Concerns over ambulance service provision

Coun Jayne Booth at Todmorden Ambulance Station.
Coun Jayne Booth at Todmorden Ambulance Station.

Health chiefs have moved to reassure patients in Todmorden that any planned changes to ambulance provision will still result in a high quality service.

Todmorden councillors have expressed concerns after receiving “strong reports” that locally based emergency response vehicles could be relocated to a central site in Halifax, which they fear would result in increased response times to reach patients and could put lives at risk.

But Yorkshire Ambulance Service (YAS) has said the focus of its ongoing review is to continue to provide a safe, responsive and high quality service for all.

Todmorden ward councillor Steve Sweeney said: “Emergency response vehicles are currently based at localities across Calderdale so they can deal with incidents as soon as possible while waiting for an ambulance.

“The sooner people are dealt with by a paramedic, the greater the chance of surviving trauma.

“The longer the delay, the greater the risk.

“These plans are being brought in without considering the reality on the ground.

“There will be an ambulance at Todmorden but once this is out response times will increase significantly.

“Even when the valley isn’t flooded or snowed in, there are continuous roadworks and delays.”

Mayor of Todmorden Coun Jayne Booth said: “We know that our health system in Calderdale is facing huge pressure - it is being forced to make cuts of up to £150 million over the next five years.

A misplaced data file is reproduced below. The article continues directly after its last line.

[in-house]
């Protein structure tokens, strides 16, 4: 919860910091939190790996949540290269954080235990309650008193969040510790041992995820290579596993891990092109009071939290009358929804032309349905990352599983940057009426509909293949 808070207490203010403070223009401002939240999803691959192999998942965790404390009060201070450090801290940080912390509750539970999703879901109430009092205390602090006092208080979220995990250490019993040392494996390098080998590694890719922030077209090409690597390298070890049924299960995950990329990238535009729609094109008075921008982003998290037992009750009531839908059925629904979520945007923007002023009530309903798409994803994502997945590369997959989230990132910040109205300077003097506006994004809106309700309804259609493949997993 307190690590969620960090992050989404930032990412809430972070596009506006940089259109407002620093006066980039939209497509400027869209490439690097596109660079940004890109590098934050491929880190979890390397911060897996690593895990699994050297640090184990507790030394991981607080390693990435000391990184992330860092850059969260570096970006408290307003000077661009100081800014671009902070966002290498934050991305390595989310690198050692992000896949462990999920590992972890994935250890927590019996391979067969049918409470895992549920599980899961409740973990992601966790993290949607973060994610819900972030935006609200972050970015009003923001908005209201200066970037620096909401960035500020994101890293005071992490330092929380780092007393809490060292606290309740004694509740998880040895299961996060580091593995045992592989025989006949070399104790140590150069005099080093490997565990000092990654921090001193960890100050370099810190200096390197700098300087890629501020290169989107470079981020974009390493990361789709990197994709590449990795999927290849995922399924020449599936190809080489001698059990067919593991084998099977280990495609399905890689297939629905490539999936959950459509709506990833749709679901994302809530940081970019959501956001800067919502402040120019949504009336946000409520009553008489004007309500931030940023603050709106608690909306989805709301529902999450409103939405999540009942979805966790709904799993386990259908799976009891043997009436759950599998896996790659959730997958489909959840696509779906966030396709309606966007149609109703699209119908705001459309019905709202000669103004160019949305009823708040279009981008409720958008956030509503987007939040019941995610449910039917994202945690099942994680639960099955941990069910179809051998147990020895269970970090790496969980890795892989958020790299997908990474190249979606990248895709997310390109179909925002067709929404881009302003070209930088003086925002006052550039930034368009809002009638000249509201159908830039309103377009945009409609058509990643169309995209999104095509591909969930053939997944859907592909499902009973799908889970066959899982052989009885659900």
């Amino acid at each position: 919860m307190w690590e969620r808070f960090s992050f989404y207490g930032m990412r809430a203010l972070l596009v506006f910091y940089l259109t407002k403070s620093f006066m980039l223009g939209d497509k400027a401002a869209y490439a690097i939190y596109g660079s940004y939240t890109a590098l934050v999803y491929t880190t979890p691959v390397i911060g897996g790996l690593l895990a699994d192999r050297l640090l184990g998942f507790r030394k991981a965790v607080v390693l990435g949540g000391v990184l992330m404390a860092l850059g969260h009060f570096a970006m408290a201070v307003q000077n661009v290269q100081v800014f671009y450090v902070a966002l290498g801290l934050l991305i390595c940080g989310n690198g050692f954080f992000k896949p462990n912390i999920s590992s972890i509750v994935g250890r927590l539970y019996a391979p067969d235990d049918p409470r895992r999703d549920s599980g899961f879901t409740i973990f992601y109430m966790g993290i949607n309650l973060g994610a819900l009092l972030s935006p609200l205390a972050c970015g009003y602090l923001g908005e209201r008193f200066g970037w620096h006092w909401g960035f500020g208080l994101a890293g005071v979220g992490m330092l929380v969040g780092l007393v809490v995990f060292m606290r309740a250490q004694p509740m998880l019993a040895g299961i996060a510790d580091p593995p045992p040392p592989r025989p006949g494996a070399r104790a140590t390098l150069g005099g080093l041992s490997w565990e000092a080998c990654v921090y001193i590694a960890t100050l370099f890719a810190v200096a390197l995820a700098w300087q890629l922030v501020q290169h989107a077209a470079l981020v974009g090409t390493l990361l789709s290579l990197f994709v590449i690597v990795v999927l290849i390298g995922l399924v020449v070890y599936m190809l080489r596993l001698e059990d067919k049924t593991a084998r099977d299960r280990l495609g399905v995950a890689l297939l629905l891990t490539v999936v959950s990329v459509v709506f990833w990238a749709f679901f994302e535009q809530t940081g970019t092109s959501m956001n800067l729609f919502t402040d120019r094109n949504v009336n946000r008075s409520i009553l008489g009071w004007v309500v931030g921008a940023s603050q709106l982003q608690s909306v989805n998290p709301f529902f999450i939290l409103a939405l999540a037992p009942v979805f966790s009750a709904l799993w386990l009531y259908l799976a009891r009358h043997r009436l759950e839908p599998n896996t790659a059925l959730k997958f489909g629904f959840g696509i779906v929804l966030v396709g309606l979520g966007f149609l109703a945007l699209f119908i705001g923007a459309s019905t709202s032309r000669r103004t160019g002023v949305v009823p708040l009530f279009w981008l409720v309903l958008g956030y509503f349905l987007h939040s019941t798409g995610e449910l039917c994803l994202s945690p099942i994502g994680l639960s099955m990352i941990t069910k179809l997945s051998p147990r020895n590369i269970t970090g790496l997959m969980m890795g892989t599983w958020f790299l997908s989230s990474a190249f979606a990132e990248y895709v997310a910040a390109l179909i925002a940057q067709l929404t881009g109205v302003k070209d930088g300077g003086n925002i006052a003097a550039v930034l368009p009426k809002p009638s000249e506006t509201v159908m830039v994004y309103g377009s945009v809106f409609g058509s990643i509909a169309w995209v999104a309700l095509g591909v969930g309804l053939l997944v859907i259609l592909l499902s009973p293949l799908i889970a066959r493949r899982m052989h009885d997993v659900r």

“But that must not be used as an excuse for actions that could put public safety at risk.”

Responding to the concerns David Williams, deputy director of operations at YAS NHS Trust, said: “We are currently carrying out a review to look at the ever increasing demands on our 999 service and staff, and explore ways of how we can work differently and more efficiently to support our emergency cover both now and in the future.

“Initial work has indicated that there are areas where we could be more efficient and, if addressed, would result in positive impact on the services we provide for patients as well as improving the working lives of our staff.

“At this stage no final decisions have been made on the future of our operational model and as part of this ongoing process we will continue to actively discuss this work with our staff and work closely with our trade union colleagues and healthcare partners from across the region.

“We would like to reassure members of the public that patients’ needs are at the heart of everything we do and our absolute focus throughout this process is on ensuring that we continue to deliver a safe, responsive and high quality service to the people of Yorkshire.”